As the number of children with AIDS increased dramatically in the United States and around the world during the late 1980s, the depressing fact was that little could be done to prevent infants from getting HIV, the virus that causes the terrible disease.
Fast forward more than two decades to November 2011 when Secretary of State Hillary Clinton pronounced that creating an AIDS-free generation worldwide, one in which no children are born with the HIV infection, is not only possible, but a U.S. policy priority.
Among those who played a pivotal role in curtailing the deadly epidemic among children is Dr. Lynne Mofenson, a physician at the National Institutes of Health (NIH) who helped design and conduct a seminal pediatric AIDS clinical trial, and has since dedicated her career to conducting additional research and influencing national policy in the field.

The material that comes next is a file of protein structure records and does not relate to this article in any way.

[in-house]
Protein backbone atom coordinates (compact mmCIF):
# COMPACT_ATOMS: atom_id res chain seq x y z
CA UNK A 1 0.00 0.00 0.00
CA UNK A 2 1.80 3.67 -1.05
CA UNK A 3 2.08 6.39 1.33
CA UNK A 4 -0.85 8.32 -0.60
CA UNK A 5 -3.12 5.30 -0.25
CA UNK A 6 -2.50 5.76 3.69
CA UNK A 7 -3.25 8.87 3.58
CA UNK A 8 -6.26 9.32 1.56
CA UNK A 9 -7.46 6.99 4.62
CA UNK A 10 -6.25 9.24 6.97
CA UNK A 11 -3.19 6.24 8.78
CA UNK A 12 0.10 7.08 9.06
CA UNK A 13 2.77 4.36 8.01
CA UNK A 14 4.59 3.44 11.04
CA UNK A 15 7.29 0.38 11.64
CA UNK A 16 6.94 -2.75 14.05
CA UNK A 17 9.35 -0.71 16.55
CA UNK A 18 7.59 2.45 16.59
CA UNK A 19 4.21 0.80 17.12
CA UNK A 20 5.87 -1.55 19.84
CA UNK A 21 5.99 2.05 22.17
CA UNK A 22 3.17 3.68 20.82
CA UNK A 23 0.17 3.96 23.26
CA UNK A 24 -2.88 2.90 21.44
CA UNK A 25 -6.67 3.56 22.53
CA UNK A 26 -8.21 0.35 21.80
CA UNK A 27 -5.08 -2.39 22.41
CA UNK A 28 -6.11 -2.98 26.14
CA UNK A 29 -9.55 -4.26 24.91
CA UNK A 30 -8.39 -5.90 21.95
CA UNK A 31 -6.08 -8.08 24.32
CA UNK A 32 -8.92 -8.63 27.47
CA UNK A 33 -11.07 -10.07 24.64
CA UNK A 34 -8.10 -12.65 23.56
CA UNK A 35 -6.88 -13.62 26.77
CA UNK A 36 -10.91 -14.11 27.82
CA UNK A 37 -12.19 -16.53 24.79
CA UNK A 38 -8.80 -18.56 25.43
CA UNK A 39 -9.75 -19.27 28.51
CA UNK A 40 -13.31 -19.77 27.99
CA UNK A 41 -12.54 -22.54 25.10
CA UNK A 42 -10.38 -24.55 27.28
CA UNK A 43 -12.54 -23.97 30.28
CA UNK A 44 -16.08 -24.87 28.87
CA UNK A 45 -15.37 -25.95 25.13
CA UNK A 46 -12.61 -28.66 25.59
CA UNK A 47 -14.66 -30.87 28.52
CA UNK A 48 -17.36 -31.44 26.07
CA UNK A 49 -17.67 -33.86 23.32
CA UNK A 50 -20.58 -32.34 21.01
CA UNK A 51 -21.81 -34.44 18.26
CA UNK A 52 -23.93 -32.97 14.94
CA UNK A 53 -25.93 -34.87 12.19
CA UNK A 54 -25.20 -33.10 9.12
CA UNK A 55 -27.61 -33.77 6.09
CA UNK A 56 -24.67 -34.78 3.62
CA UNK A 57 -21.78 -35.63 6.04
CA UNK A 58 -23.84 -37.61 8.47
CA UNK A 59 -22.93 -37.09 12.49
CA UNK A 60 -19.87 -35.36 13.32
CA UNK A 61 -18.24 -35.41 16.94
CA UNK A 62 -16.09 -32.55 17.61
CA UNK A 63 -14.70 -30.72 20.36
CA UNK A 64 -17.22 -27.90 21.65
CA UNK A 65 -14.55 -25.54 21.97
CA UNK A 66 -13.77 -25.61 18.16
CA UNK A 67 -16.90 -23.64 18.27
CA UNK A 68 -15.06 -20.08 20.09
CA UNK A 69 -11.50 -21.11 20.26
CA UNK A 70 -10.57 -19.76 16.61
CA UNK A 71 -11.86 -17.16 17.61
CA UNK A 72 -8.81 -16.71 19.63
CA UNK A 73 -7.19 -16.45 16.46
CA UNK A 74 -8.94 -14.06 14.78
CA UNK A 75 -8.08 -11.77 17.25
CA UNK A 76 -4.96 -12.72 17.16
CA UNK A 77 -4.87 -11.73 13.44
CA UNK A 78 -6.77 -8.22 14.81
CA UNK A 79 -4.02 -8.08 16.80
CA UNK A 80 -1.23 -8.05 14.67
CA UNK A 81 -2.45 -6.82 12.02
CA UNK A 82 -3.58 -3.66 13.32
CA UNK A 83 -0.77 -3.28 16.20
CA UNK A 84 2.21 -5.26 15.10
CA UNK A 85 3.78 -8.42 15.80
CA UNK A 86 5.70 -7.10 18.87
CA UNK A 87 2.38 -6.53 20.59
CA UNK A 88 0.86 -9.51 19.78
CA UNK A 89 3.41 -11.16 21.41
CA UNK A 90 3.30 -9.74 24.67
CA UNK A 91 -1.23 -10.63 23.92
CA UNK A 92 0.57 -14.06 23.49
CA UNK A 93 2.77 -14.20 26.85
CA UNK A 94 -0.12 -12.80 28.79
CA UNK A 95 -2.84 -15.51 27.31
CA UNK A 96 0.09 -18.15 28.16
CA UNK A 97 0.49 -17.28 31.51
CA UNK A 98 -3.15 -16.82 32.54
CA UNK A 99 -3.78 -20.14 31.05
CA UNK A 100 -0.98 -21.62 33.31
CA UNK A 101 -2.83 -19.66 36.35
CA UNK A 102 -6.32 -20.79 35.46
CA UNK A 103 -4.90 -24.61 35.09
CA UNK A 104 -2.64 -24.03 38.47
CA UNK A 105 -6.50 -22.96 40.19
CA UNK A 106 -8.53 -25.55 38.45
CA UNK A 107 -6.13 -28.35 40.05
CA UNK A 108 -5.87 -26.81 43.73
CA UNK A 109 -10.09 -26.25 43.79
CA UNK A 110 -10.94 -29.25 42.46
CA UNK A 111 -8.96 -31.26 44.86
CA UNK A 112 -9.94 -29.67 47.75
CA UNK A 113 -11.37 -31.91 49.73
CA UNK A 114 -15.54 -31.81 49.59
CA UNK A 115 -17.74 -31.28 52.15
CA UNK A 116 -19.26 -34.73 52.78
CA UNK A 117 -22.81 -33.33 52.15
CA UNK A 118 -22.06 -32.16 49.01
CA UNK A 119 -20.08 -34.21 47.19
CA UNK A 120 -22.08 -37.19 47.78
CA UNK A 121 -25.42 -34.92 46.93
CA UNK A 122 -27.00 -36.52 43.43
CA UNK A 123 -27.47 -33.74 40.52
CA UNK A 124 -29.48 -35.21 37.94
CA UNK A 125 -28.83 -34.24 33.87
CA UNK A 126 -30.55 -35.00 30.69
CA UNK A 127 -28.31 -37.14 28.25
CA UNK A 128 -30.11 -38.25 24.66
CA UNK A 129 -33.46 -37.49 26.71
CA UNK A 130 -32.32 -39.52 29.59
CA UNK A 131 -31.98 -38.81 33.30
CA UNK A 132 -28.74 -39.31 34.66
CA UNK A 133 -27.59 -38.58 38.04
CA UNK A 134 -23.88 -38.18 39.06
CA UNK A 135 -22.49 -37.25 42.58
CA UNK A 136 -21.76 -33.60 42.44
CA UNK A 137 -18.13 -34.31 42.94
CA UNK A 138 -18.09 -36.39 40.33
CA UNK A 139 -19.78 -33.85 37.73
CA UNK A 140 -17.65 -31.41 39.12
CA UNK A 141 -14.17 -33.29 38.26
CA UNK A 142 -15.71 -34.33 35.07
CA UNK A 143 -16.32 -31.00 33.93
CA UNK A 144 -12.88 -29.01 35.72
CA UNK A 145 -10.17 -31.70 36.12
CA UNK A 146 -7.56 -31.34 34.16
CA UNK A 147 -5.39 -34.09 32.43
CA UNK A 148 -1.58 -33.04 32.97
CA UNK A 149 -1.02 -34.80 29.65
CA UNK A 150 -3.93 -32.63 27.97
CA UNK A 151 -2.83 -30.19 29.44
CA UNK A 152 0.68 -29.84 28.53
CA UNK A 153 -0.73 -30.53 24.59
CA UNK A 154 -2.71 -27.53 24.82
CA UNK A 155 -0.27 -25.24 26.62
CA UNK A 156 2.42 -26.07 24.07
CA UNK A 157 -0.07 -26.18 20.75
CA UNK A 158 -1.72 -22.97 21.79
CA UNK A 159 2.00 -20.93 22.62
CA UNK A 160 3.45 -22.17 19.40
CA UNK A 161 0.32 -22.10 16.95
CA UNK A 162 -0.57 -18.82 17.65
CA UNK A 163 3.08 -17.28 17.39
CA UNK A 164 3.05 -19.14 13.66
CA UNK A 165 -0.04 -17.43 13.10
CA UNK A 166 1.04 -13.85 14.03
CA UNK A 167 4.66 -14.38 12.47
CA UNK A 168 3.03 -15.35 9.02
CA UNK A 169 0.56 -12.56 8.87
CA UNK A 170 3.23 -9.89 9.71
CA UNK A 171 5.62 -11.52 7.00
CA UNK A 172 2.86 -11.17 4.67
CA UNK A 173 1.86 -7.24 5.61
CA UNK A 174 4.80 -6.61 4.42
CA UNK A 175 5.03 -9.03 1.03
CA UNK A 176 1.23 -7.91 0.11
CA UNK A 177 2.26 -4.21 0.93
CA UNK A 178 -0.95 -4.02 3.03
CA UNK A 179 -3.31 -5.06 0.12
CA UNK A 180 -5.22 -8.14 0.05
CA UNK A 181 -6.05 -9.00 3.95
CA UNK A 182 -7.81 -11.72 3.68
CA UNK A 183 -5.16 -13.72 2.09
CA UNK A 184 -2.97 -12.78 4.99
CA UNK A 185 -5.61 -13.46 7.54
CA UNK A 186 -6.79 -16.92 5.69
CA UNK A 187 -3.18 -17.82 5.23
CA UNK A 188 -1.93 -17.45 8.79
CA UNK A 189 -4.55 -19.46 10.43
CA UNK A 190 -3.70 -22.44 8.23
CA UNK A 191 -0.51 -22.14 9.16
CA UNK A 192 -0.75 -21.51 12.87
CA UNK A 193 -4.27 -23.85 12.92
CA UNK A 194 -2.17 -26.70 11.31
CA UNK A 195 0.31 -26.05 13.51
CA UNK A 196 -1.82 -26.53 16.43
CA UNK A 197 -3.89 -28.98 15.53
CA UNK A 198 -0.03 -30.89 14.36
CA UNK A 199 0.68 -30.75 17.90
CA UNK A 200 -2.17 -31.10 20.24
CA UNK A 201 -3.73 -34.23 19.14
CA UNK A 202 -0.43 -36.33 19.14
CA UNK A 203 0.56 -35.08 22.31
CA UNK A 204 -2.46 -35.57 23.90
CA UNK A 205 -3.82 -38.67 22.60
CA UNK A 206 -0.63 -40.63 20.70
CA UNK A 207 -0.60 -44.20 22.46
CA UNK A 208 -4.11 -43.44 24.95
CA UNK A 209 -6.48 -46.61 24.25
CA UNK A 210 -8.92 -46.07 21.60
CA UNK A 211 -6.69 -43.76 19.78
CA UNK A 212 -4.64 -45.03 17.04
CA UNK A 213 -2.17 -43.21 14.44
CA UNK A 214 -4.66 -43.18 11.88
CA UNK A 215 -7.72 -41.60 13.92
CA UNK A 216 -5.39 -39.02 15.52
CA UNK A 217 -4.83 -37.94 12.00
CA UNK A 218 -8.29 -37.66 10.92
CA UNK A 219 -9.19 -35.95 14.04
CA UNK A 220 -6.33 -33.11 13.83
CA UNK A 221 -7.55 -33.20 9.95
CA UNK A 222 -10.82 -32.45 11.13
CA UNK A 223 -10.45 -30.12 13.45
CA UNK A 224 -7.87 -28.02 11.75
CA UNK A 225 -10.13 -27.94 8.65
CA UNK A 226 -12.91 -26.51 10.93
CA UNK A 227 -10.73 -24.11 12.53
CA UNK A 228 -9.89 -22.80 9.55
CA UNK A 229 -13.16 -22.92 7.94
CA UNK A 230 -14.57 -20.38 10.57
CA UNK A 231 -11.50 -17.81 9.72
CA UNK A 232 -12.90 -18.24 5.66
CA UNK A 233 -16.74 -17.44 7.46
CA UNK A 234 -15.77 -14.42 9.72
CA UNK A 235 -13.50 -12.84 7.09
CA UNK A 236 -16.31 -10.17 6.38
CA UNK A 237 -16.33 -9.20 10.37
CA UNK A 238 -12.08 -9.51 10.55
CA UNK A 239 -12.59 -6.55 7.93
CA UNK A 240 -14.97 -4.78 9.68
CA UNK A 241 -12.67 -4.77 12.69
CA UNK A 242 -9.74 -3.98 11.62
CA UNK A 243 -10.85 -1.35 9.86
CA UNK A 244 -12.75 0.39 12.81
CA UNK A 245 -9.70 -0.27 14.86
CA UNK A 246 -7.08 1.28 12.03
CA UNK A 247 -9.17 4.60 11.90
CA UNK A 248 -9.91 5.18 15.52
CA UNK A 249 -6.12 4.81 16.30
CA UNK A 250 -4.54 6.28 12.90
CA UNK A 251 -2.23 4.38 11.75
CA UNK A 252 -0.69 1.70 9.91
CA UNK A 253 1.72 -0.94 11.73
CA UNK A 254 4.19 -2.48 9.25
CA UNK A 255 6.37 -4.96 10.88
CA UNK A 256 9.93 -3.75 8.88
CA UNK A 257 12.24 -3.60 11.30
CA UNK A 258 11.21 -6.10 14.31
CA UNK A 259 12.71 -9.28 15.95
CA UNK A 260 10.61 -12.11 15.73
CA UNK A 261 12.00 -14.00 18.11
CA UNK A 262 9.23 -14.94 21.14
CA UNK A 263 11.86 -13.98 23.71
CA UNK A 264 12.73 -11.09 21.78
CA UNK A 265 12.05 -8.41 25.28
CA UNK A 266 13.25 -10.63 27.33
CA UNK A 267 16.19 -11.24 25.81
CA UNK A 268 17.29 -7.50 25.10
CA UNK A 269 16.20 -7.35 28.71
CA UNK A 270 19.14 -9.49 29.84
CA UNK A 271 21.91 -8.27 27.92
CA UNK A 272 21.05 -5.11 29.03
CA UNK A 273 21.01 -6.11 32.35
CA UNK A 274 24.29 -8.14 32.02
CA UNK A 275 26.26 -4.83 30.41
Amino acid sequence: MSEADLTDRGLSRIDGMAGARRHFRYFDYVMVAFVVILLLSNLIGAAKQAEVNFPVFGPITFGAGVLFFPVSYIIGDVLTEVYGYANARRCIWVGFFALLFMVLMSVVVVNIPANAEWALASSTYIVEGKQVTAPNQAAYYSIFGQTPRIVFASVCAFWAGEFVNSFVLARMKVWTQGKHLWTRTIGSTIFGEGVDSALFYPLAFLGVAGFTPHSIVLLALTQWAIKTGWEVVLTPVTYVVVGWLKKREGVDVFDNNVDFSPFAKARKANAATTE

For her pioneering work, Mofenson was recognized as the 2012 Federal Employee of the Year and winner of the Career Achievement Service to America Medal. Thanks to Mofenson’s work, the rate of pediatric HIV has plummeted around the world.
Watch how Mofenson’s work transformed the fight against pediatric HIV and saved countless lives around the globe:
Read more about Mofenson’s work in the story we featured last month here.
Presented to outstanding public servants by the nonprofit Partnership for Public Service, and sponsored in part by Bloomberg, Booz Allen Hamilton, The Boston Consulting Group, Chevron and United Technologies Corporation, the prestigious Samuel J. Heyman Service to America Medals awards are offered in nine categories. To nominate a federal employee for a 2013 medal go to servicetoamericamedals.org.